It’s one that doesn’t entirely relate to the lunch lady situation. After all, a 12-year-old hungry girl with no money isn’t a full grown and sleepy man who actually has money but is just cheap. However, that Bowden and I shared a dilemma in a hospitality business setting is worth noting. It’s also worth noting that I survived the situation and went on to become a hotel manager at a different property in Alberta.
In that capacity, I held the line on countless other occasions where someone with little or no money wanted free or super-cheap accommodation. I routinely turned them away, and I would have fired or written up, in a heartbeat, any staff member underneath me that did not do so – even on Christmas Day.
In propaganda, I could be depicted as a heartless man that denied poor people shelter and functioning heaters in the midst of northern Alberta’s often cruel winters. I’m everything that is wrong with the profit orientation prevalent in the world.
In reality, I was someone that realized that giving away a company’s primary product to some people, while still charging full price to others, was something that simply could not work. In reality, I was someone that realized that if I gave away hotel rooms to homeless people, more homeless people would soon follow – and if you tell me that it wouldn’t then you are as naive as a lifelong suburbanite. These people out there that think that the cafeteria could have spoiled ‘just one lunch’ need to think about that.
So what might have happened if Bowden’s decision to feed a hungry child is permitted at the school cafeteria?
It could lead to a rebellion from people that paid for their food. It could also lead to more and more needy people coming to the cafeteria looking for handouts.
I’m not saying starve 12-year-olds or any other people. In reality, I’m someone who doesn’t really believe in the prevailing ideology of our time, but I realize that finding a way to live within it is necessary, because it’s probably going to transcend my life. All the knee-jerk reactionists out there that think that hospitality workers should be giving away food and shelter need to reposition themselves – and their efforts. I think that most of the people that sign the petition are either major hypocrites or, at least, thoughtless.
In your own work, you don’t take your company’s primary product, counter to law, and redistribute it in the name of philanthropy, do you? If you do then how philanthropic are you to be helping needy people with SOMEONE ELSE’S property? It must be pretty easy to give something away in the name of philanthropy when you don’t even own the asset. It’s a lot harder to reach into your own pocket, right?
So what should you do instead? Lots.
For starters, there are politicians out there, many of them centrist or left-leaning, that want to improve the minimum quality of life for people that can’t afford food or shelter. There are also plenty that purport to want to do that, but make no such effort when given the opportunity. Sorting out the genuine ones from the lying ones and then supporting the former would be far more strategically effective for decreasing hunger and homelessness than being a Robin Hood outlaw of sorts.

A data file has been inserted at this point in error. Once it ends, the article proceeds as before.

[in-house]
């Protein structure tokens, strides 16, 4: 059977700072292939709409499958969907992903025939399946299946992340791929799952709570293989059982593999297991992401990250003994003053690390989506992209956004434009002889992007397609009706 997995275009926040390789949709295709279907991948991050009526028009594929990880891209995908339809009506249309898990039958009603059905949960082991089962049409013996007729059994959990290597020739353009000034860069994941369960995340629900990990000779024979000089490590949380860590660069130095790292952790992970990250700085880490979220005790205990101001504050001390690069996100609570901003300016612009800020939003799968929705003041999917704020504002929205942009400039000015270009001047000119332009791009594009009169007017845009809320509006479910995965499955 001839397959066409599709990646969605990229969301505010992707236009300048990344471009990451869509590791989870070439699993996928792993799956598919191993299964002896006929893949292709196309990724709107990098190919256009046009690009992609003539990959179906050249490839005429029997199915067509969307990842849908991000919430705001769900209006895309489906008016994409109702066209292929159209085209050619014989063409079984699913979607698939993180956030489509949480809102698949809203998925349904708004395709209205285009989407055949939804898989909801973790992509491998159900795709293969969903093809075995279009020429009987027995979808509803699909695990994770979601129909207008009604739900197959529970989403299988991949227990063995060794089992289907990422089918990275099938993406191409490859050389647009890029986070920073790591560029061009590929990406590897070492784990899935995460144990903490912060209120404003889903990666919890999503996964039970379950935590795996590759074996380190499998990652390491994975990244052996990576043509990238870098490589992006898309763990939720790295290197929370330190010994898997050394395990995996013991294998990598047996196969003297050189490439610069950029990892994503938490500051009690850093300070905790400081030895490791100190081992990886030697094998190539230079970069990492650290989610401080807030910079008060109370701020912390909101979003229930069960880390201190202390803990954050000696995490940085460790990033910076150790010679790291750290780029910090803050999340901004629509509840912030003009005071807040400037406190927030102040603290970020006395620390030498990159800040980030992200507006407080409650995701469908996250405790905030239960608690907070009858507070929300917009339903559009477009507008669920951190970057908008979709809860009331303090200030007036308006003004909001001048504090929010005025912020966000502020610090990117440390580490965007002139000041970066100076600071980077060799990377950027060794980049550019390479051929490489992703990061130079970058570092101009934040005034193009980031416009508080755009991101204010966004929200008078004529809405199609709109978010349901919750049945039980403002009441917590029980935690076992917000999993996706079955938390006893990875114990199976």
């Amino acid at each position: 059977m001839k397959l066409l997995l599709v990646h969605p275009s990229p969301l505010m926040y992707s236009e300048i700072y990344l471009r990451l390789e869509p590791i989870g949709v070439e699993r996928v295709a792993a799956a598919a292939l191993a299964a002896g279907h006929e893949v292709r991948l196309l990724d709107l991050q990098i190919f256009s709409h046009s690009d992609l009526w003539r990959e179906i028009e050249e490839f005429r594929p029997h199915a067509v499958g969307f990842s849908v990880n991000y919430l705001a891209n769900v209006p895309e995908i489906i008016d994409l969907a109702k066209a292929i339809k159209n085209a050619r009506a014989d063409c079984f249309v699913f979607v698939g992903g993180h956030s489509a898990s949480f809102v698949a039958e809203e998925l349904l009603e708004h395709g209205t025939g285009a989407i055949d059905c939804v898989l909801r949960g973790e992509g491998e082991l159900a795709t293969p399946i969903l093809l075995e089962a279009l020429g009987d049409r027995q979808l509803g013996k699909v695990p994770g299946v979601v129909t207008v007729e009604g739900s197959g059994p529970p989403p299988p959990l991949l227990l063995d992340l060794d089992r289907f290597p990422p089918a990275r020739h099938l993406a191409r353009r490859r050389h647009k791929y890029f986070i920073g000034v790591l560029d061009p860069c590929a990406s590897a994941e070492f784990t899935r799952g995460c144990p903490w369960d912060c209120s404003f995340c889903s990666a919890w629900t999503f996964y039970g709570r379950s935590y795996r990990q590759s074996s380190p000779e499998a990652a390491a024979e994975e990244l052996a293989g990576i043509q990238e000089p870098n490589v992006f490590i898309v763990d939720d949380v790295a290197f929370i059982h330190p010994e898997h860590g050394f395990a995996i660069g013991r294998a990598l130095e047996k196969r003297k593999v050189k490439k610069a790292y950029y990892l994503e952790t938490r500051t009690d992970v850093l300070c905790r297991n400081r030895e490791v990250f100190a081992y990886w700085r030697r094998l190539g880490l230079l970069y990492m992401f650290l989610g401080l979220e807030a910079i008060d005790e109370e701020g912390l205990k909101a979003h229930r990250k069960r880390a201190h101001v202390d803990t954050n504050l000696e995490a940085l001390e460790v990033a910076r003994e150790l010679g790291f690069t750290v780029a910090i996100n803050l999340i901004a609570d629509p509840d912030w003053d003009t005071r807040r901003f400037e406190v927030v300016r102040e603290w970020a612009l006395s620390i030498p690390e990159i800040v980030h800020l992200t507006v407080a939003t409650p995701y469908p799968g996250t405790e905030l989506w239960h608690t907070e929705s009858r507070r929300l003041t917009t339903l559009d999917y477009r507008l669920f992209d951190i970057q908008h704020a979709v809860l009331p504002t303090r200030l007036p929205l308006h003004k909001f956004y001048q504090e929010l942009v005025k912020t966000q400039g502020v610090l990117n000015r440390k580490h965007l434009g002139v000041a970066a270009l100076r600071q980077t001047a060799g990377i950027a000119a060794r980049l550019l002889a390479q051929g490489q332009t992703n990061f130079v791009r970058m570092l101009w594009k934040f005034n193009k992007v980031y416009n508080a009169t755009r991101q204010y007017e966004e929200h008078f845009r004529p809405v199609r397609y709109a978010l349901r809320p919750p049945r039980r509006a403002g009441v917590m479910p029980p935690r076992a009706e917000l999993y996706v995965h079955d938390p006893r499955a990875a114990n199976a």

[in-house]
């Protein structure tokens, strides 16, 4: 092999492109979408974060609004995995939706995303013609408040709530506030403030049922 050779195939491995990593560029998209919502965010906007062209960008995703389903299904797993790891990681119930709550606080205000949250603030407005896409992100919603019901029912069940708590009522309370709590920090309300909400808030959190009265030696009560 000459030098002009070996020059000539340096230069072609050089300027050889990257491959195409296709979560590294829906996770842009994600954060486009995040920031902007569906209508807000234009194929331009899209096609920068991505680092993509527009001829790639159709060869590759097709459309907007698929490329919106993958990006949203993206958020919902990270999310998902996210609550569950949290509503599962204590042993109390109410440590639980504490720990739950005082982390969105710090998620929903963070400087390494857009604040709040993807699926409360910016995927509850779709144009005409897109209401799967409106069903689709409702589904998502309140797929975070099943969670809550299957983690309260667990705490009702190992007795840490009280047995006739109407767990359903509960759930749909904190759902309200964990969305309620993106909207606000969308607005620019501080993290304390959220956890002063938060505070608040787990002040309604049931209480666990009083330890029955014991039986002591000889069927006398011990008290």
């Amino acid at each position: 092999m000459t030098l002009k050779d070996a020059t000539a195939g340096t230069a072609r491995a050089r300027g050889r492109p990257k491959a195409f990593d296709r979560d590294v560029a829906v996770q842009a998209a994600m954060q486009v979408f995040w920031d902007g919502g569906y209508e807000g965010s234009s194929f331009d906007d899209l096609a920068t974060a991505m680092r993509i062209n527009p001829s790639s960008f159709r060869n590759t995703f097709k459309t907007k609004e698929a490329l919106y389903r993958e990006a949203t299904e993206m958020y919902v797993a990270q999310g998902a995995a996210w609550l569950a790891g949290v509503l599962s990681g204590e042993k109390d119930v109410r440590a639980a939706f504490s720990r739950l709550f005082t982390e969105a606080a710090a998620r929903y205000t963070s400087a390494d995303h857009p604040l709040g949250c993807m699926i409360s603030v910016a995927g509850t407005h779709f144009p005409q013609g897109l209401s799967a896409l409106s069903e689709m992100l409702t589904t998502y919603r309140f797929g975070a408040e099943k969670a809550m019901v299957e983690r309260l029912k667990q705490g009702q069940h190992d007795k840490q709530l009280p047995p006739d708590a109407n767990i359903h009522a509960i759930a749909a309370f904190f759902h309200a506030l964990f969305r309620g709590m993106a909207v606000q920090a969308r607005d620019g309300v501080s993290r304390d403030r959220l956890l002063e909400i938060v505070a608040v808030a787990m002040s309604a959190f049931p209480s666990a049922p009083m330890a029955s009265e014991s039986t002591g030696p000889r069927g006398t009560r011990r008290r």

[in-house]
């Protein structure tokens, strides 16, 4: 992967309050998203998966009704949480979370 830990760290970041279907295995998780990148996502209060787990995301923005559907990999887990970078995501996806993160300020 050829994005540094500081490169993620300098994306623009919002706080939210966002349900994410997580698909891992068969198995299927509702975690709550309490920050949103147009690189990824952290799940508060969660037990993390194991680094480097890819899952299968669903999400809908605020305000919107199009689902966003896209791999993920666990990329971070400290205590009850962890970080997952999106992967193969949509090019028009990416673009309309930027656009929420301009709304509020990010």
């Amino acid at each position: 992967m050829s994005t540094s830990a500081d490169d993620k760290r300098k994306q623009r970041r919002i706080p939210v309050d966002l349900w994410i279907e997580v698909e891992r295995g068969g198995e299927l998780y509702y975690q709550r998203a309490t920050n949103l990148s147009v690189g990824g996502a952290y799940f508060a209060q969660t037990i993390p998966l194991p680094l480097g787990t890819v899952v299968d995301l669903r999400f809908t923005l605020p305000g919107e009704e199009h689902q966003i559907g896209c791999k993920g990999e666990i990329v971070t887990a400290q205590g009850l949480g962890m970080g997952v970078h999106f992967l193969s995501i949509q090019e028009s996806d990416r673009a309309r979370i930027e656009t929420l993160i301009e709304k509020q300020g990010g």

For those of you that disagree, the proof is the pudding. In the former scenario, you can at least keep your job and keep some power over the decisions that affect your life and society in general. In the latter you might actually become the person that needs the handout sometime down the line as you get fired for theft and become dependent on the kindness of strangers yourself.
The backlash against the company that fired Bowden reveals that there are a lot of people out there that don’t think that the basics for survival should be for sale. Maybe they don’t come right out and say it, but that’s the clear message when you expect a company that sells food to give it away to hungry people with no money. It shows that people might think that basic necessities should be provided with business-oriented efforts for the less-than-basic and not so necessary things.
A company that gave away their primary product would be gone in no time. It wouldn’t work unless the ‘business’ owner was willing to take huge losses without ever recovering them. That’s not like any business owner I’ve ever met.
In short, you can’t expect a business to be philanthropic. When they SEEM to be philanthropic, they only do it to as part of imaging. Business is cold and harsh number crunching. If you don’t like it, that’s perfect fine – vote for Bernie Sanders.
The only way to reconcile desires to help the poor with your own need to hold a job that sells the basics is if you do the former when you aren’t on the clock – and you do it with your own resources. Wanting to give away your company’s product while expecting to keep your job are entirely irreconcilable desires.
In the lunch lady case, I think a written warning and restitution (i.e.,. payment), would have been in order if it was the first time she did it. This was theft that was more like misunderstanding as opposed to straight dishonesty. However, termination isn’t so out of left field as many seem to think.